Hidden Climate Records Within Tree Rings
In northern California, along with portions of the coast, you will find redwood trees. Some of the largest and longest-living trees in the world.
In a recent study, Steve Voelker, an assistant professor in Plant, Soils, and Climate at Utah State University, and his team sampled redwood tree rings. The median age of their samples was over 1000 years old.
“They’re one of the most difficult species to work with because they have so many rings that’s what we call missing. In some years, they just don’t grow a ring. So they’re actually older than a ring count would establish,” Voelker said.
To supplement for missing years, scientists measured ring widths and chemical compositions such as carbon and oxygen isotopes.
“What that allows us to do is peer back in time and look at what the physiology of the redwoods trees was during particular years” Voelker said.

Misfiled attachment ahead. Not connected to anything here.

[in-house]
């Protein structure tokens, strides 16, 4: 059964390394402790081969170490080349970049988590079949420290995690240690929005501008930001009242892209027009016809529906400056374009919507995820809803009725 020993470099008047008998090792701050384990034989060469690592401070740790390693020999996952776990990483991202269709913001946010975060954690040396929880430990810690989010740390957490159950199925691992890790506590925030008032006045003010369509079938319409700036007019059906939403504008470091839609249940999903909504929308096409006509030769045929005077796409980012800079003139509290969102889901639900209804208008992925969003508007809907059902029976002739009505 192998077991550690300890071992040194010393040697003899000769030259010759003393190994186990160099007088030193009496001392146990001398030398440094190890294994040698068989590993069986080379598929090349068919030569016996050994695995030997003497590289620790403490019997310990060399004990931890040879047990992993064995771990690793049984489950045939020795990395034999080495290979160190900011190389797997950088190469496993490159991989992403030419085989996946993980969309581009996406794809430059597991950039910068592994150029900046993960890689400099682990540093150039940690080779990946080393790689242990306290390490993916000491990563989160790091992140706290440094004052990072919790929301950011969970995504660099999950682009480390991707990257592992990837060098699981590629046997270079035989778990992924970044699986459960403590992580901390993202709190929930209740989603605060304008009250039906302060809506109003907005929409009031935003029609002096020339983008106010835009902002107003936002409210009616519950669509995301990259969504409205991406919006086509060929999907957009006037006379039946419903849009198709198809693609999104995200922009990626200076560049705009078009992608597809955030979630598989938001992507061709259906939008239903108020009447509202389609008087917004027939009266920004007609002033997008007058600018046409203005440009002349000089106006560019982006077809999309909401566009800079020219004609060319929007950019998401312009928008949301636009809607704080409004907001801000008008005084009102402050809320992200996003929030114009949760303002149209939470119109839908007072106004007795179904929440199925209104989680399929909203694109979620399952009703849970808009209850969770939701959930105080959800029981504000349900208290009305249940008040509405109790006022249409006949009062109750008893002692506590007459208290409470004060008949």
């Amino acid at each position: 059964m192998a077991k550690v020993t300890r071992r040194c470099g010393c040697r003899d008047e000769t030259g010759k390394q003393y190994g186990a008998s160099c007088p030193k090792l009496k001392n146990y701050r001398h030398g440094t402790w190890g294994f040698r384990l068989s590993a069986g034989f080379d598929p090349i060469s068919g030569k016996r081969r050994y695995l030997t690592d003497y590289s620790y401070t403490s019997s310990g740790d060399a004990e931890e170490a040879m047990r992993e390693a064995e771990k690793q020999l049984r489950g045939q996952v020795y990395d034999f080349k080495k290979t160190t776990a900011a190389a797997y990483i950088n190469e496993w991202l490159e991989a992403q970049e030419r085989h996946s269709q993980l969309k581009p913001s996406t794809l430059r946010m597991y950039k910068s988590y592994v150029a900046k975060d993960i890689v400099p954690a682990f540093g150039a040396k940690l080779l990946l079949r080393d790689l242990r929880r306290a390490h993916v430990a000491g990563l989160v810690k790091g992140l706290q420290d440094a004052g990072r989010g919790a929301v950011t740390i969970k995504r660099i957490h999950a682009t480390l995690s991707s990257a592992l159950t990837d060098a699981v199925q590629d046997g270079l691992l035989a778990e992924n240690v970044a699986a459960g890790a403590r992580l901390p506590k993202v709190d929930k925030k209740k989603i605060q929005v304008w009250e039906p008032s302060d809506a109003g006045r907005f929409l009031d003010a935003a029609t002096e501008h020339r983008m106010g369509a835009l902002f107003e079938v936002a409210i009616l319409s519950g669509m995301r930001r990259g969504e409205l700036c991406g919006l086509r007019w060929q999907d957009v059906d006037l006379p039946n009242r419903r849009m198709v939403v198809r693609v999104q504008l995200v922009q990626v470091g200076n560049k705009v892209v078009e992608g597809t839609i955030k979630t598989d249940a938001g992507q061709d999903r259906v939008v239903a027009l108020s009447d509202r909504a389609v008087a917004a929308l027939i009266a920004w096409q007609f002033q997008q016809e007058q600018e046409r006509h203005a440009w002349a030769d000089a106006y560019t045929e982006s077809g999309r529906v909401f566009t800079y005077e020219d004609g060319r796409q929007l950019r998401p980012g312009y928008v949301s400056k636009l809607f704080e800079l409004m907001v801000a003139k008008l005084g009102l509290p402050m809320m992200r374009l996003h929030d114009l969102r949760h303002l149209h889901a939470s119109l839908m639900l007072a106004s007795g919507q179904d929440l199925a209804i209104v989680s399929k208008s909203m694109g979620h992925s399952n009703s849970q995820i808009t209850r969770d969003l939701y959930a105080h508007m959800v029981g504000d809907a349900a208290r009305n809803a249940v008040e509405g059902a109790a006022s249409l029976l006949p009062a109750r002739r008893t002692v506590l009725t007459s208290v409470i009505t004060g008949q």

This data informs not just how tree growth patterns are changing, but also how climate is changing across the US.
“In Utah a wet year is usually a nice big ring and dry year is a nice small ring. In those coastal locations that are cool and wet all the time we needed to use those isotopes because we didn’t have that basic growth climate relationship to rely on” Voelker said.
Because of their longevity, Redwoods allow researchers to discover that climate variability is more pronounced than it was a couple hundred years ago.
“Climate variability and this isotopic variability in the tree rings that record that, it’s ramping up and we haven’t seen that for 800 to 1000 years and that suggests that if our earth keeps warming up in the way that atmospheric and climate scientists project that we will see greater summer climate variability and greater winter climate variability” Voelker said.
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